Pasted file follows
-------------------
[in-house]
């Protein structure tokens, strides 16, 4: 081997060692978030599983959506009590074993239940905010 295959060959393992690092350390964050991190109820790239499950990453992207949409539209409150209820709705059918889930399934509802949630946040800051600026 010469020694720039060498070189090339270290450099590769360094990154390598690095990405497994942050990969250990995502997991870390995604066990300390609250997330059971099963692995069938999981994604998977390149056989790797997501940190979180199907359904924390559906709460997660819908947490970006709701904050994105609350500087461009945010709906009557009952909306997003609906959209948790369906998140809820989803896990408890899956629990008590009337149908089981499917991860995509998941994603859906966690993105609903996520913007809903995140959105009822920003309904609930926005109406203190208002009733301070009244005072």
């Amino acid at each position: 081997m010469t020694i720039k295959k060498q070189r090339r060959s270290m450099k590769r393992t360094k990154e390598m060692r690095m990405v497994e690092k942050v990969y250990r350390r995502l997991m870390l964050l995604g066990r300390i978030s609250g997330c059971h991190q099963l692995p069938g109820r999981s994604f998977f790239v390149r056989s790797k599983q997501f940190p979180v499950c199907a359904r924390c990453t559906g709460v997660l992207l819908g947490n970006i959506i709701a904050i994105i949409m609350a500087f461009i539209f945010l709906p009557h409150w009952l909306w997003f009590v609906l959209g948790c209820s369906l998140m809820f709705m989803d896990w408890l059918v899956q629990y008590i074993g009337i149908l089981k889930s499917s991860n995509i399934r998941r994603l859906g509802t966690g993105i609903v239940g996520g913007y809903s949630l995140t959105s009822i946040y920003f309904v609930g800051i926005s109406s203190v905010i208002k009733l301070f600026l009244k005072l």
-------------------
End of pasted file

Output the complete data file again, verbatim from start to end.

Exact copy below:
[in-house]
């Protein structure tokens, strides 16, 4: 081997060692978030599983959506009590074993239940905010 295959060959393992690092350390964050991190109820790239499950990453992207949409539209409150209820709705059918889930399934509802949630946040800051600026 010469020694720039060498070189090339270290450099590769360094990154390598690095990405497994942050990969250990995502997991870390995604066990300390609250997330059971099963692995069938999981994604998977390149056989790797997501940190979180199907359904924390559906709460997660819908947490970006709701904050994105609350500087461009945010709906009557009952909306997003609906959209948790369906998140809820989803896990408890899956629990008590009337149908089981499917991860995509998941994603859906966690993105609903996520913007809903995140959105009822920003309904609930926005109406203190208002009733301070009244005072």
């Amino acid at each position: 081997m010469t020694i720039k295959k060498q070189r090339r060959s270290m450099k590769r393992t360094k990154e390598m060692r690095m990405v497994e690092k942050v990969y250990r350390r995502l997991m870390l964050l995604g066990r300390i978030s609250g997330c059971h991190q099963l692995p069938g109820r999981s994604f998977f790239v390149r056989s790797k599983q997501f940190p979180v499950c199907a359904r924390c990453t559906g709460v997660l992207l819908g947490n970006i959506i709701a904050i994105i949409m609350a500087f461009i539209f945010l709906p009557h409150w009952l909306w997003f009590v609906l959209g948790c209820s369906l998140m809820f709705m989803d896990w408890l059918v899956q629990y008590i074993g009337i149908l089981k889930s499917s991860n995509i399934r998941r994603l859906g509802t966690g993105i609903v239940g996520g913007y809903s949630l995140t959105s009822i946040y920003f309904v609930g800051i926005s109406s203190v905010i208002k009733l301070f600026l009244k005072l």